If you’re surfing somewhere between Newcastle and Sydney’s northern beaches today, you might have found a packet of COVID-protector surgical masks on the beach. Or maybe 10.
The masks, mostly still in their plastic packaging, have been washing up all day.
They’re part of 40 containers of freight, including medical gear, household appliances, and building materials, that fell off a vessel called the APL England somewhere well off Sydney over the weekend, after it apparently suffered an engine failure in the heavy seas.
The boat is now in the Port of Brisbane anchorage being investigated by Australian Maritime.
Meanwhile, its cargo is spreading all over our beaches.
We talked with Mandy Marechal, of Take 3 For The Sea, an organisation we’ll all know. She was on the scene at Soldiers Beach, where she and others had just rescued a tiny loggerhead turtle stranded in the dune. (They called it Neve, and it’s now on the way to a recovery centre.)
She says that after the storms, there’s now a huge amount of microplastic fragments in the beach debris along with the facemasks — older stuff that may have been around for months or longer.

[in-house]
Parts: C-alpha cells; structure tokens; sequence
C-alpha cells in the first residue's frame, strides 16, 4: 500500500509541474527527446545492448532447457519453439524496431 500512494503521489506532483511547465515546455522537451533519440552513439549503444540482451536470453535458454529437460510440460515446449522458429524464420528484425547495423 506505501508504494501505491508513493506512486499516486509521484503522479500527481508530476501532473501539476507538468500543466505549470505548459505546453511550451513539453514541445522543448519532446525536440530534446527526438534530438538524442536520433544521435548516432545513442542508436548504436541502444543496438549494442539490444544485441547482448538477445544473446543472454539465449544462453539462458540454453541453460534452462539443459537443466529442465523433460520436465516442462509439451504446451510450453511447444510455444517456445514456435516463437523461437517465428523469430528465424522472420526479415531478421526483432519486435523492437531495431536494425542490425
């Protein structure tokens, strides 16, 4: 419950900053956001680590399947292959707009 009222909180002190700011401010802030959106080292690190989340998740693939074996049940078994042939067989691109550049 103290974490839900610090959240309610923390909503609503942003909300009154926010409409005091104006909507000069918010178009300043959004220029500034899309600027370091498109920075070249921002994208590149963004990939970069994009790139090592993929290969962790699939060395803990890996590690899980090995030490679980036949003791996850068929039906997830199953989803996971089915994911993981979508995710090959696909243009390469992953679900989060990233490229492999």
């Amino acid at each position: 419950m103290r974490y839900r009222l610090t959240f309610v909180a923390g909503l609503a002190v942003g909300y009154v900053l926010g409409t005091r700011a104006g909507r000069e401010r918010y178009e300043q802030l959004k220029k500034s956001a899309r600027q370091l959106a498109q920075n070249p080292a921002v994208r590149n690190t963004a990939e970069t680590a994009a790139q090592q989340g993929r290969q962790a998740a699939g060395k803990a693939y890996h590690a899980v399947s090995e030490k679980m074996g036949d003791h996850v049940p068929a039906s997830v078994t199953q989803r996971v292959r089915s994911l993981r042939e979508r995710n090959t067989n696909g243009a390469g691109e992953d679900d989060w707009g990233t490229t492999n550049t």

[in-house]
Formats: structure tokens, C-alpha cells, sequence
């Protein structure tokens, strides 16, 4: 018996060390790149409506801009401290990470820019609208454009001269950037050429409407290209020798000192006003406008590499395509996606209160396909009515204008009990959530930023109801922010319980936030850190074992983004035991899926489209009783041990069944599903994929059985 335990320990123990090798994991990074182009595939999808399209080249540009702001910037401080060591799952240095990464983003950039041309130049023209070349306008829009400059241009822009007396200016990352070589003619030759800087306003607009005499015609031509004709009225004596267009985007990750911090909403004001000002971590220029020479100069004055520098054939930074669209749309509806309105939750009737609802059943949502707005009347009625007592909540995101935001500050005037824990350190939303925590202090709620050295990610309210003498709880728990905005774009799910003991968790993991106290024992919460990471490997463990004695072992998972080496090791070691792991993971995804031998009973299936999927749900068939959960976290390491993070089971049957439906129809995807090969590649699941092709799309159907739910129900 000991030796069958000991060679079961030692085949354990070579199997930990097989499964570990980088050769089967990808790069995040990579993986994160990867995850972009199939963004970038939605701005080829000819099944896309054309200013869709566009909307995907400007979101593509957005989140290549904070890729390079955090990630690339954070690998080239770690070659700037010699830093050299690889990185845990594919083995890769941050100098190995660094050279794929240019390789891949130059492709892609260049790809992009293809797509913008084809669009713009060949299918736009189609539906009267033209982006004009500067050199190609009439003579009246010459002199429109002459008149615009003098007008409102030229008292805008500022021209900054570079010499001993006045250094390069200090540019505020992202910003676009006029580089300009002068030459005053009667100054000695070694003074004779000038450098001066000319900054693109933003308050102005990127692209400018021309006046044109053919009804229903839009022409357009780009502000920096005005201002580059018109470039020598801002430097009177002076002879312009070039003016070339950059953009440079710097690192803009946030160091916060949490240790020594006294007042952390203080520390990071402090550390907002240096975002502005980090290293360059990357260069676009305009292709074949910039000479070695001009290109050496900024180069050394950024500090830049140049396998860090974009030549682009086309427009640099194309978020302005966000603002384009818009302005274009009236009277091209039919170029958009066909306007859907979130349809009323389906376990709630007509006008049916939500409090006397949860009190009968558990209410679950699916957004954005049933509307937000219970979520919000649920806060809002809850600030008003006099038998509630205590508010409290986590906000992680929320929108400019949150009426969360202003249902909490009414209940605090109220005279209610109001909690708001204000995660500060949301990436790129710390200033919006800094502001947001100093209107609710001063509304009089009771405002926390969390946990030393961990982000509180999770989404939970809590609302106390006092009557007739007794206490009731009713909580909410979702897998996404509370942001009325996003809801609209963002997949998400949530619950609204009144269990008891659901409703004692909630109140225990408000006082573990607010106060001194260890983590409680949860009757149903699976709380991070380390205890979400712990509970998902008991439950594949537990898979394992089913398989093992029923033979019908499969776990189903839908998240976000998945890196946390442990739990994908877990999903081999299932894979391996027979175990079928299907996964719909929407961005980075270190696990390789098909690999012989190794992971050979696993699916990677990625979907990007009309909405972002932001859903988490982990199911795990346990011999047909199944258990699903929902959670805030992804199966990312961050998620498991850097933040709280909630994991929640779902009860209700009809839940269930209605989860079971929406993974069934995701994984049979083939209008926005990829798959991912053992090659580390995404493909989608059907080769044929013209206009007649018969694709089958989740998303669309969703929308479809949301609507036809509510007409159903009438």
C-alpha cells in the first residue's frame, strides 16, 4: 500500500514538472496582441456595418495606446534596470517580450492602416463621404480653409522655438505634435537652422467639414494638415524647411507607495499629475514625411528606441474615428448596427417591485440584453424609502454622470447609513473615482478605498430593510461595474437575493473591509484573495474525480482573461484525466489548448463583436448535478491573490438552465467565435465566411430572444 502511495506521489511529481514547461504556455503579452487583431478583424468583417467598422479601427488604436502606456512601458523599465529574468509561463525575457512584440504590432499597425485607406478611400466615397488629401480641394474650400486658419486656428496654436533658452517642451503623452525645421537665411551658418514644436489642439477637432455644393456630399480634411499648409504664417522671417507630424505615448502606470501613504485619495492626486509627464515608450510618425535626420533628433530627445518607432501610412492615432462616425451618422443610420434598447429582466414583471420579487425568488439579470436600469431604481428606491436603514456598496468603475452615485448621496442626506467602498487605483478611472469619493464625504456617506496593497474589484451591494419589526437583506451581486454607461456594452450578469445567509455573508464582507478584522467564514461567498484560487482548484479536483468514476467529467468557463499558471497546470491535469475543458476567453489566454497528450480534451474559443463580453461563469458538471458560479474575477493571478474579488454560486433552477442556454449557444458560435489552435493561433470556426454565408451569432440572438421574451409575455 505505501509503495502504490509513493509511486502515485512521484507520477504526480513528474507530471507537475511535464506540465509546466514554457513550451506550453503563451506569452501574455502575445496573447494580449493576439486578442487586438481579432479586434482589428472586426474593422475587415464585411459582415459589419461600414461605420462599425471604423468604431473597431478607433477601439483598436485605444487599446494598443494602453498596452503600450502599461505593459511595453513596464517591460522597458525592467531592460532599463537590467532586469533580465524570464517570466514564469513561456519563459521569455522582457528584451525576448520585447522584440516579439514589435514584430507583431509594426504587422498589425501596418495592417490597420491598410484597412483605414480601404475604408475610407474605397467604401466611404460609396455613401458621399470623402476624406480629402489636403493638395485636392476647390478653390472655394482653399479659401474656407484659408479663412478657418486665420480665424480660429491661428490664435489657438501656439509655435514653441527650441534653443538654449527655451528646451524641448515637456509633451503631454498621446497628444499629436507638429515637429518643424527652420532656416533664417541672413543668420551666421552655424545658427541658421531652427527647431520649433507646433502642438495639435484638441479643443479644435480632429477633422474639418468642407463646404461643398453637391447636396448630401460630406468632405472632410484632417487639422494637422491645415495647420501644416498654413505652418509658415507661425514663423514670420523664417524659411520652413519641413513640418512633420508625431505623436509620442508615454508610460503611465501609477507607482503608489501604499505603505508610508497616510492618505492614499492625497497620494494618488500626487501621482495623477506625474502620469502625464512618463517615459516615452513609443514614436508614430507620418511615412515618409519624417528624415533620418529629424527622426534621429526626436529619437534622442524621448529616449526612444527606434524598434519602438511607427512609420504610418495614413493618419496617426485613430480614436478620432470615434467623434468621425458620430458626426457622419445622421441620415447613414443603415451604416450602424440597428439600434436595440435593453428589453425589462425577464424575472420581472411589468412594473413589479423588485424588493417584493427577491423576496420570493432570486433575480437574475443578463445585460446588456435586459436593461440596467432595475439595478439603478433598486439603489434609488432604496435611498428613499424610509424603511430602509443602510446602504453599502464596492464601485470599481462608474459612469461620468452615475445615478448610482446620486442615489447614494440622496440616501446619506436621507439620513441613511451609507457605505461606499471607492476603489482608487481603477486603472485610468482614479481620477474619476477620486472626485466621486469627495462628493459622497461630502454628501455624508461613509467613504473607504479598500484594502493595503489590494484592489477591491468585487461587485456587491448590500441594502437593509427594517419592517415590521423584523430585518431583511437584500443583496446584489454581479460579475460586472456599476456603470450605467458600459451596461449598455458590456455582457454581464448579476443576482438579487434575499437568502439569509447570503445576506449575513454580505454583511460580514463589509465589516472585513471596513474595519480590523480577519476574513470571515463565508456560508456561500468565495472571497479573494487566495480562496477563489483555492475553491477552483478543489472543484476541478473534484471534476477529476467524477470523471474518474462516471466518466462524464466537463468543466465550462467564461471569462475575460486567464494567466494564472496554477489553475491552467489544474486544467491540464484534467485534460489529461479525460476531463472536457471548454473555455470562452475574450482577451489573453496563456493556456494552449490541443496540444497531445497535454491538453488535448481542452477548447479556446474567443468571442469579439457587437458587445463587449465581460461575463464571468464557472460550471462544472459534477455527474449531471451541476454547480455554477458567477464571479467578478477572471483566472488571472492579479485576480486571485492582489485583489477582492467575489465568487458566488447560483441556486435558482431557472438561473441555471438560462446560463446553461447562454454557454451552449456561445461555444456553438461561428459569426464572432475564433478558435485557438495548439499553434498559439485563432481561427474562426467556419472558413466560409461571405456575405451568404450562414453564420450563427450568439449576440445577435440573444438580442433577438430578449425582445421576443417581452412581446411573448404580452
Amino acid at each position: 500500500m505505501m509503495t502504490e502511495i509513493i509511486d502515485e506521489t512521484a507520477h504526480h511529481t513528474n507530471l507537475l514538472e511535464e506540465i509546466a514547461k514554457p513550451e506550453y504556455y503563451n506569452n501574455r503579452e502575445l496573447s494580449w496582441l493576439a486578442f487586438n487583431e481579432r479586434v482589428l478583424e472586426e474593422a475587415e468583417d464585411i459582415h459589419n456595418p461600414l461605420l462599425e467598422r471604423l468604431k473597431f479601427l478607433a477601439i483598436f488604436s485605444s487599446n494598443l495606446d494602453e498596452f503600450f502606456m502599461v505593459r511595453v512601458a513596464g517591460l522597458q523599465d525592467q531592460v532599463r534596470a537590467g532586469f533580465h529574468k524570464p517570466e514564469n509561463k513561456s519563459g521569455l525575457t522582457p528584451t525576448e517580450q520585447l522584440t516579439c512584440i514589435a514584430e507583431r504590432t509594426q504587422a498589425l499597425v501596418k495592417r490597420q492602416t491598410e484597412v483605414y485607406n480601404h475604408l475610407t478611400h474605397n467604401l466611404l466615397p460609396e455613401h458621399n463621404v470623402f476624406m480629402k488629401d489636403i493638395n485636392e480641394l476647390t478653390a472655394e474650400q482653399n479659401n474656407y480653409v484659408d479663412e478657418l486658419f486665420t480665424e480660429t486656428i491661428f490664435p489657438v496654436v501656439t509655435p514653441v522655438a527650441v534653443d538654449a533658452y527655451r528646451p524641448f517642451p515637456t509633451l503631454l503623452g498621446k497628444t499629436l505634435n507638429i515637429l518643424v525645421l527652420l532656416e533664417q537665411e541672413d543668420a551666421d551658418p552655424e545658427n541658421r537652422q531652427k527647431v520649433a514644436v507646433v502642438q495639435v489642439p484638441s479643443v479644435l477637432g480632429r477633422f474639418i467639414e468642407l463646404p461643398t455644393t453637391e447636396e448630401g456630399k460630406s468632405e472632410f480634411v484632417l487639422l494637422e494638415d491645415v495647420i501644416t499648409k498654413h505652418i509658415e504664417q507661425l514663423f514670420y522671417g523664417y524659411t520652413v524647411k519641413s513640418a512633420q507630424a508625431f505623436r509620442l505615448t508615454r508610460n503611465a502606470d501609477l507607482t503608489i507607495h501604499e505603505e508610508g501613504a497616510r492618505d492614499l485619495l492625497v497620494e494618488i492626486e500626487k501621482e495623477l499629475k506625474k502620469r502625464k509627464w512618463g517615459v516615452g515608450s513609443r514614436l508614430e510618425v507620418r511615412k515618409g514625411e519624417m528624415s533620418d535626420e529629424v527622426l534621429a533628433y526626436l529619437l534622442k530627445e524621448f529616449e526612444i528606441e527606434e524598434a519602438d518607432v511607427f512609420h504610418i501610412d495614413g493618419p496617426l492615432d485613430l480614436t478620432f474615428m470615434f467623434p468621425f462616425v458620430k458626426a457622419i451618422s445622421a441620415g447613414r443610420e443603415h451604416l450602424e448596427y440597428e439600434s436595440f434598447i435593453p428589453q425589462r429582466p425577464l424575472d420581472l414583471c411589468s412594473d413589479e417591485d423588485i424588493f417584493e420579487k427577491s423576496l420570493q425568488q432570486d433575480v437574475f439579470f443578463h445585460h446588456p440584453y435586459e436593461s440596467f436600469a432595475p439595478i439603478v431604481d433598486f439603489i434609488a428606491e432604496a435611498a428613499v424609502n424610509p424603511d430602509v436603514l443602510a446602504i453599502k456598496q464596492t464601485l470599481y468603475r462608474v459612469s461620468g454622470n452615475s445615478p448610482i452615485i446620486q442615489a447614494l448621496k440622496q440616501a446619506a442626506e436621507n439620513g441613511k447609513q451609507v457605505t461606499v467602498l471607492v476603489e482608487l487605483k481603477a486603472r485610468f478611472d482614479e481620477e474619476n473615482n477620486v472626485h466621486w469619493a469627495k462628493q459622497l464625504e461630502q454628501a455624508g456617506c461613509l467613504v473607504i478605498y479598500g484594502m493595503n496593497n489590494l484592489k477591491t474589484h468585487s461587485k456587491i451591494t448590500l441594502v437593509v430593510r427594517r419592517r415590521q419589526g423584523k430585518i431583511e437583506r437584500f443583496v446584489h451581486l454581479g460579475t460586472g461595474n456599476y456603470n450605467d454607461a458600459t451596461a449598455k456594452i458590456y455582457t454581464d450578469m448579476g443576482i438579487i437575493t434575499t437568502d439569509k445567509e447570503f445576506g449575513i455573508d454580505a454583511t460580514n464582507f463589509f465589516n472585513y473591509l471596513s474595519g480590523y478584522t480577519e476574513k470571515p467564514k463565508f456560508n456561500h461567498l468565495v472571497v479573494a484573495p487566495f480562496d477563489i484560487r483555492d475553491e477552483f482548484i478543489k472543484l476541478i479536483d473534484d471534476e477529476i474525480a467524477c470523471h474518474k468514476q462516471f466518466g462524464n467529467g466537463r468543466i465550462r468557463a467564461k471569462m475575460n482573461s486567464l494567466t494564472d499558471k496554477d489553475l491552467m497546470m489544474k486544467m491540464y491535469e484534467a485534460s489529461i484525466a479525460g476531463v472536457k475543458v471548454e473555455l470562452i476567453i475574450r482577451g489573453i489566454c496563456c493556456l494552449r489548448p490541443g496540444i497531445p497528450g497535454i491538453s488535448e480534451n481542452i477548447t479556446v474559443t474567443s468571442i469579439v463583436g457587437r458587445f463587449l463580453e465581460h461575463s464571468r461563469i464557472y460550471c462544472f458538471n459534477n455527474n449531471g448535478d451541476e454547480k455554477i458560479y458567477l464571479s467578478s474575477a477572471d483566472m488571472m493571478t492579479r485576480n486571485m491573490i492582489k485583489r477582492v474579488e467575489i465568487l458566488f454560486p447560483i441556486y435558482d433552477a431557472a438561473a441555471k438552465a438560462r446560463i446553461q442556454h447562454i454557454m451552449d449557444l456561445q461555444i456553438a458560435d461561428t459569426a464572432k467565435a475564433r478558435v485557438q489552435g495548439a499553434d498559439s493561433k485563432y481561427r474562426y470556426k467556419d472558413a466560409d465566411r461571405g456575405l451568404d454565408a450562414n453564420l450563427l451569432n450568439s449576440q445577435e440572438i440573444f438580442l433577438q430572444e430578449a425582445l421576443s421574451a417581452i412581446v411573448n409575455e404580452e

Microplastic particles are hard to spot in the wrack. But a drop like the APL England’s can be an opportunity to bring the problem to an audience. “When we have a situation like containers going overboard, it tends to focus attention on the issue of ocean-borne plastics,” Mandy told us from the Soldiers Beach track.
“People hear about this one big event and it can open their eyes to the broader issues. Often it’s the kids educating their parents.”
She says around 70 per cent of what came off the boat will be lost in the water column. Who knows how much of it will end up in tiny fragments in some sea creature’s gut.
Meanwhile, here’s a few of Take3’s idea about dealing with what you find today and in coming days:
Respect your own safety, especially if you can’t really identify the item of rubbish.
Take everything you can off the beach and dispose of it safely.
Take a pic and tag Take3 so they can build a data pile. This helps in encouraging governments to keep acting on ocean-borne garbage. (The NSW Government bears primary responsibility for this cleanup.)